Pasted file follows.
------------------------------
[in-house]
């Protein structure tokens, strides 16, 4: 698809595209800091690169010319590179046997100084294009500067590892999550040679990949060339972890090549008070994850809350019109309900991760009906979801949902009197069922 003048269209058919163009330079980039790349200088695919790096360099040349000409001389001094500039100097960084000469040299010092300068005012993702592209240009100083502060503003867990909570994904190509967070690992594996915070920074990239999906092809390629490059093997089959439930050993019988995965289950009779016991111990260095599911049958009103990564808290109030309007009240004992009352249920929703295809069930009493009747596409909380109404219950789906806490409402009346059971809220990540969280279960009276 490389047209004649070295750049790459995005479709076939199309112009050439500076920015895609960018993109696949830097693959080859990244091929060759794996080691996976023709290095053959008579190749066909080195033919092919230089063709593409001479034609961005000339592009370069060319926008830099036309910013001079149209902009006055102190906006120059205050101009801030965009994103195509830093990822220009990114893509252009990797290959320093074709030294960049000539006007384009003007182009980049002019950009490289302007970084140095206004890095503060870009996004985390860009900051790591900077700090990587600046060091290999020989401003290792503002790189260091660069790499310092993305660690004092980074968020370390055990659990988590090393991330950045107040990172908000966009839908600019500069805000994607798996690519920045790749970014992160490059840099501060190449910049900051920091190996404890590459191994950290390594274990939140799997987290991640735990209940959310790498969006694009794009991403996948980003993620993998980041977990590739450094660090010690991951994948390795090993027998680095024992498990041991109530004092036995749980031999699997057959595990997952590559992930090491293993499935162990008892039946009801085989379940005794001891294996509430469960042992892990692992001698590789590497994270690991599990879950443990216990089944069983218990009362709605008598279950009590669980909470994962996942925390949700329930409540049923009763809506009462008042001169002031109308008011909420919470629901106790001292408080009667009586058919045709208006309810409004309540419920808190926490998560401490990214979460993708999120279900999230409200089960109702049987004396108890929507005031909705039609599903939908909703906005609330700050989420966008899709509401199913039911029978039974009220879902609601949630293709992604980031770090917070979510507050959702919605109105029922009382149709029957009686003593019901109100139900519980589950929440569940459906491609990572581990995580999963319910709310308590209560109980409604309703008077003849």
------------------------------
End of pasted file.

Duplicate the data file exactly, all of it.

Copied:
[in-house]
């Protein structure tokens, strides 16, 4: 698809595209800091690169010319590179046997100084294009500067590892999550040679990949060339972890090549008070994850809350019109309900991760009906979801949902009197069922 003048269209058919163009330079980039790349200088695919790096360099040349000409001389001094500039100097960084000469040299010092300068005012993702592209240009100083502060503003867990909570994904190509967070690992594996915070920074990239999906092809390629490059093997089959439930050993019988995965289950009779016991111990260095599911049958009103990564808290109030309007009240004992009352249920929703295809069930009493009747596409909380109404219950789906806490409402009346059971809220990540969280279960009276 490389047209004649070295750049790459995005479709076939199309112009050439500076920015895609960018993109696949830097693959080859990244091929060759794996080691996976023709290095053959008579190749066909080195033919092919230089063709593409001479034609961005000339592009370069060319926008830099036309910013001079149209902009006055102190906006120059205050101009801030965009994103195509830093990822220009990114893509252009990797290959320093074709030294960049000539006007384009003007182009980049002019950009490289302007970084140095206004890095503060870009996004985390860009900051790591900077700090990587600046060091290999020989401003290792503002790189260091660069790499310092993305660690004092980074968020370390055990659990988590090393991330950045107040990172908000966009839908600019500069805000994607798996690519920045790749970014992160490059840099501060190449910049900051920091190996404890590459191994950290390594274990939140799997987290991640735990209940959310790498969006694009794009991403996948980003993620993998980041977990590739450094660090010690991951994948390795090993027998680095024992498990041991109530004092036995749980031999699997057959595990997952590559992930090491293993499935162990008892039946009801085989379940005794001891294996509430469960042992892990692992001698590789590497994270690991599990879950443990216990089944069983218990009362709605008598279950009590669980909470994962996942925390949700329930409540049923009763809506009462008042001169002031109308008011909420919470629901106790001292408080009667009586058919045709208006309810409004309540419920808190926490998560401490990214979460993708999120279900999230409200089960109702049987004396108890929507005031909705039609599903939908909703906005609330700050989420966008899709509401199913039911029978039974009220879902609601949630293709992604980031770090917070979510507050959702919605109105029922009382149709029957009686003593019901109100139900519980589950929440569940459906491609990572581990995580999963319910709310308590209560109980409604309703008077003849």